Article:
Food Inflations-the Real Problem of Common Man in India.

Only available on StudyMode
  • Download(s) : 4027
  • Published : February 10, 2011
Open Document
Text Preview
Food Inflations-The Real Problem of Common Man in India.
Dean Martin.C, Asst Professor in Commerce, PG Dept of Commerce & Management Studies, St. Thomas’ College, Thrissur

In simple terms inflation, or price rise is caused by too much money chasing too few goods, or, demand being more than supply. The free play of the twin market forces of demand and supply determine the price of any commodity or service. In a mixed economy like India, Government is also an important player in the market. Hence to search for the causes of inflation, becomes somewhat complex. The last couple of months witnessed a sudden and almost a run-away type of food inflation. The way the price of vegetables and other food items soared, it created doubts in the minds of the common people and the economists alike. Winter is generally the time when fruits & vegetables are at the lowest prices. This was not so this year. The prices were way above the expected normal. This happened in spite of the normal monsoon and average inflation in other sectors. It was the other way round this time. Inflation in the food sector spilled to other sectors causing the rise in overall inflation. The government and RBI are working on the lines of monetary regulations like change in the interest rates, CRR etc. But looking at the way the food prices are stuck at the higher side, don’t these monetary measures appear just temporary remedies? There are certain deeper, grass root causes which have to be actually tackled. India has come a long way in case of food grain productivity. There was a time when our Balance of payments, account was always weighed down by food grain imports and the debts incurred for these essential imports. It is not so anymore. We are self reliant now. In case of sugar, global prices are determined by the amount of India’s sugar production! States like Punjab, Haryana and Gujarat are doing well in the field of agriculture. Production may be slightly short of demand considering the huge population. Such inflation can be checked by importing. But our problem is actually the middlemen. There is a huge difference between the cost of production and the price the final consumer pays. The farmer gets a very small amount of this profit/difference of cost and final price. For example – If we are buying a vegetable for Rs. 40 per kg., the dealer at the wholesale market gets Rs. 10 per Kg., and the poor farmer gets a meager Rs. 3. Again this Rs. 40 too will differ depending on the locality it is being sold. Then there is always the problem of black marketing & illegal stocking of goods to get a higher price. So we actually need checks on the middlemen and the retailers. Secondly, the system of direct farm to shops has to be developed, so that the farmers are the real beneficiaries. This will also motivate the farmers to increase production. Wastage is another important avoidable problem, leading to shortage. Production we have raised. But so much is wasted because we still are a laggard when it comes to state of the art storage facilities. Even the government’s huge food buffer stock lies unused till it gets finally rotten. Why doesn’t the government release its buffer stock on time to check shortage and food inflation? Is the buffer stock merely for psychological security? The government has raised the support prices of some food items. This along with the rural employment schemes and high urban salaries has also infused excess money in the market causing the inflation. Lastly, does the government know or sincerely follow, what is happening to the prices which are subsidized or fixed by the government? There are cases where the inflation will not show in the Government statistics, but will certainly affect our household budget. As usual when the Union Budget is presented, all eyes will be on the Finance Minister and his speech will be...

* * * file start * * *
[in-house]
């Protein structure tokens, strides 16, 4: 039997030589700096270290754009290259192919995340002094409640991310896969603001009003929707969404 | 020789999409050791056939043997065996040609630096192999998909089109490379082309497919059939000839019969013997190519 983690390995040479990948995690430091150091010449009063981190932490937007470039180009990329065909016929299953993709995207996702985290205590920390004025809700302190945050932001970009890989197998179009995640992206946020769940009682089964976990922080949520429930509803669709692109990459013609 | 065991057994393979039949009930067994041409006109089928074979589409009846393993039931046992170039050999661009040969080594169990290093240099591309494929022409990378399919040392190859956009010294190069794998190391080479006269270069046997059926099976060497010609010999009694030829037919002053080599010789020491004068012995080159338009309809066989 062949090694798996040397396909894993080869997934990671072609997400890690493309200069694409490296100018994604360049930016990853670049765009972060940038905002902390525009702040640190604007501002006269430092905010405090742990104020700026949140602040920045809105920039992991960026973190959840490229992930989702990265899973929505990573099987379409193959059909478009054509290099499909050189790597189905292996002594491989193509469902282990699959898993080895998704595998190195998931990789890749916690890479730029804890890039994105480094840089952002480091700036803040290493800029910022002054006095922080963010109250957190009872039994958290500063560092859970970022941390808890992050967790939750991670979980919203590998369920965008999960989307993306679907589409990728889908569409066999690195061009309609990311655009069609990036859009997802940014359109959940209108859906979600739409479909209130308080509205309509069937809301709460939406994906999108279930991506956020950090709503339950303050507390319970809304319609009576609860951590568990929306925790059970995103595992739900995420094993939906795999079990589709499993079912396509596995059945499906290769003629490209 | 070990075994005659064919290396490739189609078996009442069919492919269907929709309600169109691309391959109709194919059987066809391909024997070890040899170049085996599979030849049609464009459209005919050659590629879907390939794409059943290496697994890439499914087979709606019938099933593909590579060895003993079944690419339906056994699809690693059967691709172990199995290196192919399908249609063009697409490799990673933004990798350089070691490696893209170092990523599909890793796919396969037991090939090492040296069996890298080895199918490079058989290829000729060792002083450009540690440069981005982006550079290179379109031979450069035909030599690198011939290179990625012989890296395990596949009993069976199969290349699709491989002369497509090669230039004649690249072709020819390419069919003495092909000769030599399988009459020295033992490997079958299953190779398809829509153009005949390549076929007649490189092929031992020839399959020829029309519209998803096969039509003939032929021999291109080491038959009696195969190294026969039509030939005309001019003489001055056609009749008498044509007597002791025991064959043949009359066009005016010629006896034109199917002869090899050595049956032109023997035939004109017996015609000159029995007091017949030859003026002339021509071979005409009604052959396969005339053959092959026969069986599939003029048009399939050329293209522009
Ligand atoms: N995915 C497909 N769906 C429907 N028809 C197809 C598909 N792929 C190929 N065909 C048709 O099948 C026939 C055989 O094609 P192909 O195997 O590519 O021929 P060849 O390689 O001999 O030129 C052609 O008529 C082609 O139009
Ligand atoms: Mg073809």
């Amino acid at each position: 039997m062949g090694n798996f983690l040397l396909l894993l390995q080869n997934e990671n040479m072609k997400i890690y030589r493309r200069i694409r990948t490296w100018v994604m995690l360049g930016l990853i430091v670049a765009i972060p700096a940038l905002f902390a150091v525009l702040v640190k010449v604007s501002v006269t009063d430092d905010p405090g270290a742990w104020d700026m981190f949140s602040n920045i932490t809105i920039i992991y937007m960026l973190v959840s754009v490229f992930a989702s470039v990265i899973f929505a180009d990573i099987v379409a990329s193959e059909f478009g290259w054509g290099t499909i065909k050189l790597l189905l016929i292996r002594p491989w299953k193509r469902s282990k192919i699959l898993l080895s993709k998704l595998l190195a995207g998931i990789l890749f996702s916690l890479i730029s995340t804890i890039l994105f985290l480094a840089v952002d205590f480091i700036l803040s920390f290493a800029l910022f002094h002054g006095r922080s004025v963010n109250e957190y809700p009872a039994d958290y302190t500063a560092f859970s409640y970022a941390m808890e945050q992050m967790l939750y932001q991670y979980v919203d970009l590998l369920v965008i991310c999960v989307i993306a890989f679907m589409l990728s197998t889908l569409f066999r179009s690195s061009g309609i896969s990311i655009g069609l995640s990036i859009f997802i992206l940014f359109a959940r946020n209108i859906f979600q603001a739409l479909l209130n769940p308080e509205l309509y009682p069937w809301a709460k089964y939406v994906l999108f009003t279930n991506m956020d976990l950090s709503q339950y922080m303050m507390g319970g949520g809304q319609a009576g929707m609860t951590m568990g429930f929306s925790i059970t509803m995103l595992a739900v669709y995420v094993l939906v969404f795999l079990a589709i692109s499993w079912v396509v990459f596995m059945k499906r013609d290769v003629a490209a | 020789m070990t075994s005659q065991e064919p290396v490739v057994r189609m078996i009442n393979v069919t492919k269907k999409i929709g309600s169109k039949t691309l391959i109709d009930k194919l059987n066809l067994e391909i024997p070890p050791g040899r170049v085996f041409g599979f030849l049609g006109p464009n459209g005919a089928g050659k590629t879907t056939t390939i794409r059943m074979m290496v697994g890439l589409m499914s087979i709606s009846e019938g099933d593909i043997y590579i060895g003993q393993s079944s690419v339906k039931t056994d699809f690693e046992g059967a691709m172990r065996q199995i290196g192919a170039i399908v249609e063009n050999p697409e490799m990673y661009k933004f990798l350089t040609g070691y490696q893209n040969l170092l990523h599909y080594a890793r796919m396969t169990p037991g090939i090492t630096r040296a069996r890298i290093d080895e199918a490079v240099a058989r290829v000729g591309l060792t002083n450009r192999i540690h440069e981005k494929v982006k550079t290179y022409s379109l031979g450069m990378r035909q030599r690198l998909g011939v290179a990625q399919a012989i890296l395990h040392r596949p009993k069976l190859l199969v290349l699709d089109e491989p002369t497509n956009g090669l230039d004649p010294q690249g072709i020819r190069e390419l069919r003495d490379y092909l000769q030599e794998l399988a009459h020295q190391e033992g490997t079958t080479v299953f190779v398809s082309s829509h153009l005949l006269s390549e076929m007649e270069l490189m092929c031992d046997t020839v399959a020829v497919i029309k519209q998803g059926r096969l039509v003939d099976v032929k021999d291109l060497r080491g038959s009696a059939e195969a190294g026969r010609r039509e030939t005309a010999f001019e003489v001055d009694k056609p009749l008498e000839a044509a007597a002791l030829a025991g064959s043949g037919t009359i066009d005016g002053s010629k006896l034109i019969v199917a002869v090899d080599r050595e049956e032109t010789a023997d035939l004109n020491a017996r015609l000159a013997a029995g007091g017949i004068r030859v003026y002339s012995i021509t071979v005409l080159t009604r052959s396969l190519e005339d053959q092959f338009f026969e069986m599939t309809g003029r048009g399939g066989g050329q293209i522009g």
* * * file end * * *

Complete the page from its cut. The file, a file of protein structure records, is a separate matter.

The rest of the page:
tracking img